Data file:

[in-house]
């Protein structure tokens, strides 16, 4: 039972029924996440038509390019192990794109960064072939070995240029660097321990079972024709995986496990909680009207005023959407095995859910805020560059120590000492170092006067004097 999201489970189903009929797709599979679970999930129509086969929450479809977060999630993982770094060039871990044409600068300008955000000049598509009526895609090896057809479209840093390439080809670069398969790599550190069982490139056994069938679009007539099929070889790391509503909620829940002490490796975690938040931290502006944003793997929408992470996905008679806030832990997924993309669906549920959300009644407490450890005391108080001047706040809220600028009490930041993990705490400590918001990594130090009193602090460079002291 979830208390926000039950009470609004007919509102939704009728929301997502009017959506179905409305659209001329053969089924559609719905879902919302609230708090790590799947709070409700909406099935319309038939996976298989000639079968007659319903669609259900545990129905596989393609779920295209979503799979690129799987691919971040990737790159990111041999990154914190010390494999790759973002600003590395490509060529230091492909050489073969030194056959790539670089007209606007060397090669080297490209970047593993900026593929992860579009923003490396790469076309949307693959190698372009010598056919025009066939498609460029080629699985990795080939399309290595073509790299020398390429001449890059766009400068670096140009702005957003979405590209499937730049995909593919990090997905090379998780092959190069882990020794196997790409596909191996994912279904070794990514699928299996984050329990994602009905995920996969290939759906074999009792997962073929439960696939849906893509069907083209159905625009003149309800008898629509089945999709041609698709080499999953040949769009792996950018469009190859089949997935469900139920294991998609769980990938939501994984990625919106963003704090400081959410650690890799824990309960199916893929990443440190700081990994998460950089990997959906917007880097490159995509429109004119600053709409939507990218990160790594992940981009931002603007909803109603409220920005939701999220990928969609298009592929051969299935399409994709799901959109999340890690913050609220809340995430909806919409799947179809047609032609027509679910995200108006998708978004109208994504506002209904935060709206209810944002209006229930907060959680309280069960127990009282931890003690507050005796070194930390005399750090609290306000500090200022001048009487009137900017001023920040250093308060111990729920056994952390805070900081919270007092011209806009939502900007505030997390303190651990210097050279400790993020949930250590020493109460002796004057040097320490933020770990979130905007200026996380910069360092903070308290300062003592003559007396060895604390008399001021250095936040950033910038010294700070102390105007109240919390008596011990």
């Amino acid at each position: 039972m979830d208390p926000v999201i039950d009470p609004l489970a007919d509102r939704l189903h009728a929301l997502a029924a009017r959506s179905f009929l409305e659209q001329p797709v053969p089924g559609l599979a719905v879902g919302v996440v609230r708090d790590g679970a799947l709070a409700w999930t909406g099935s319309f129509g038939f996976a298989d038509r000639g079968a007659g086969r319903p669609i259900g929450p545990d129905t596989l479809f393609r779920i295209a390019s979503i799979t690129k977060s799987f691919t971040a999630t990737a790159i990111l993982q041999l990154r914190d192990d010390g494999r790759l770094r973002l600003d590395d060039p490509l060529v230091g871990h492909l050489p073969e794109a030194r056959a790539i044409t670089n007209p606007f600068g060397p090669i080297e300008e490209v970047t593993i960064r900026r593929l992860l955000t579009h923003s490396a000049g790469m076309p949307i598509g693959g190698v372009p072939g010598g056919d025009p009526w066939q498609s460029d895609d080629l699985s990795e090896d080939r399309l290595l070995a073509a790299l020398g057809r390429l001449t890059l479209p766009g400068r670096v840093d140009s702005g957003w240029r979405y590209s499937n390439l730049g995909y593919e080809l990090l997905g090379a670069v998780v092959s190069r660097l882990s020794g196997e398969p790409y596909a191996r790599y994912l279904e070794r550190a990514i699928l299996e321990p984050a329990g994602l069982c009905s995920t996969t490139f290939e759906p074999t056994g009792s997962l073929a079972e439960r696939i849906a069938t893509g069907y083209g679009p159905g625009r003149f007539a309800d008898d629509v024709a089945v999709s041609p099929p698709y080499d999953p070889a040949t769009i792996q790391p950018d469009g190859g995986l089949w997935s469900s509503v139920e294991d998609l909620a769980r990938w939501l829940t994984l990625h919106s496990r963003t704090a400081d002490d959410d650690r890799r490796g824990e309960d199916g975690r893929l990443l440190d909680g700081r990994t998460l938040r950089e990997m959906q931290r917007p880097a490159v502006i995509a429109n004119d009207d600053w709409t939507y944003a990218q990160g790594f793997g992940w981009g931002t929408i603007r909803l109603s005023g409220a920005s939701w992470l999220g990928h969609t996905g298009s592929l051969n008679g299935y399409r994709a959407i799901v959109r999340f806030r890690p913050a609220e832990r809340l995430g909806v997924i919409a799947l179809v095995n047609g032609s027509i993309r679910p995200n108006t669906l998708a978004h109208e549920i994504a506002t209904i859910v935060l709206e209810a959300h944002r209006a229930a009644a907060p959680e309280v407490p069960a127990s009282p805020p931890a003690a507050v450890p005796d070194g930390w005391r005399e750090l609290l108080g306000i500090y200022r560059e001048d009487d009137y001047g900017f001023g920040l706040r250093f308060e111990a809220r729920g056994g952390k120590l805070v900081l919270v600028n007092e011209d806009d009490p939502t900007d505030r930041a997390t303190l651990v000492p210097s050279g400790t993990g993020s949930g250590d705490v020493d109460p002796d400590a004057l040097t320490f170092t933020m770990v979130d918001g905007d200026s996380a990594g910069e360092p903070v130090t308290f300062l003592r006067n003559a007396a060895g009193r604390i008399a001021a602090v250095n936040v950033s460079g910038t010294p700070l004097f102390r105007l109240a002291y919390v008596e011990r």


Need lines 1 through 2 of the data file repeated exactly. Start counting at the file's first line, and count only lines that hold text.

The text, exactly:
[in-house]
């Protein structure tokens, strides 16, 4: 039972029924996440038509390019192990794109960064072939070995240029660097321990079972024709995986496990909680009207005023959407095995859910805020560059120590000492170092006067004097 999201489970189903009929797709599979679970999930129509086969929450479809977060999630993982770094060039871990044409600068300008955000000049598509009526895609090896057809479209840093390439080809670069398969790599550190069982490139056994069938679009007539099929070889790391509503909620829940002490490796975690938040931290502006944003793997929408992470996905008679806030832990997924993309669906549920959300009644407490450890005391108080001047706040809220600028009490930041993990705490400590918001990594130090009193602090460079002291 979830208390926000039950009470609004007919509102939704009728929301997502009017959506179905409305659209001329053969089924559609719905879902919302609230708090790590799947709070409700909406099935319309038939996976298989000639079968007659319903669609259900545990129905596989393609779920295209979503799979690129799987691919971040990737790159990111041999990154914190010390494999790759973002600003590395490509060529230091492909050489073969030194056959790539670089007209606007060397090669080297490209970047593993900026593929992860579009923003490396790469076309949307693959190698372009010598056919025009066939498609460029080629699985990795080939399309290595073509790299020398390429001449890059766009400068670096140009702005957003979405590209499937730049995909593919990090997905090379998780092959190069882990020794196997790409596909191996994912279904070794990514699928299996984050329990994602009905995920996969290939759906074999009792997962073929439960696939849906893509069907083209159905625009003149309800008898629509089945999709041609698709080499999953040949769009792996950018469009190859089949997935469900139920294991998609769980990938939501994984990625919106963003704090400081959410650690890799824990309960199916893929990443440190700081990994998460950089990997959906917007880097490159995509429109004119600053709409939507990218990160790594992940981009931002603007909803109603409220920005939701999220990928969609298009592929051969299935399409994709799901959109999340890690913050609220809340995430909806919409799947179809047609032609027509679910995200108006998708978004109208994504506002209904935060709206209810944002209006229930907060959680309280069960127990009282931890003690507050005796070194930390005399750090609290306000500090200022001048009487009137900017001023920040250093308060111990729920056994952390805070900081919270007092011209806009939502900007505030997390303190651990210097050279400790993020949930250590020493109460002796004057040097320490933020770990979130905007200026996380910069360092903070308290300062003592003559007396060895604390008399001021250095936040950033910038010294700070102390105007109240919390008596011990």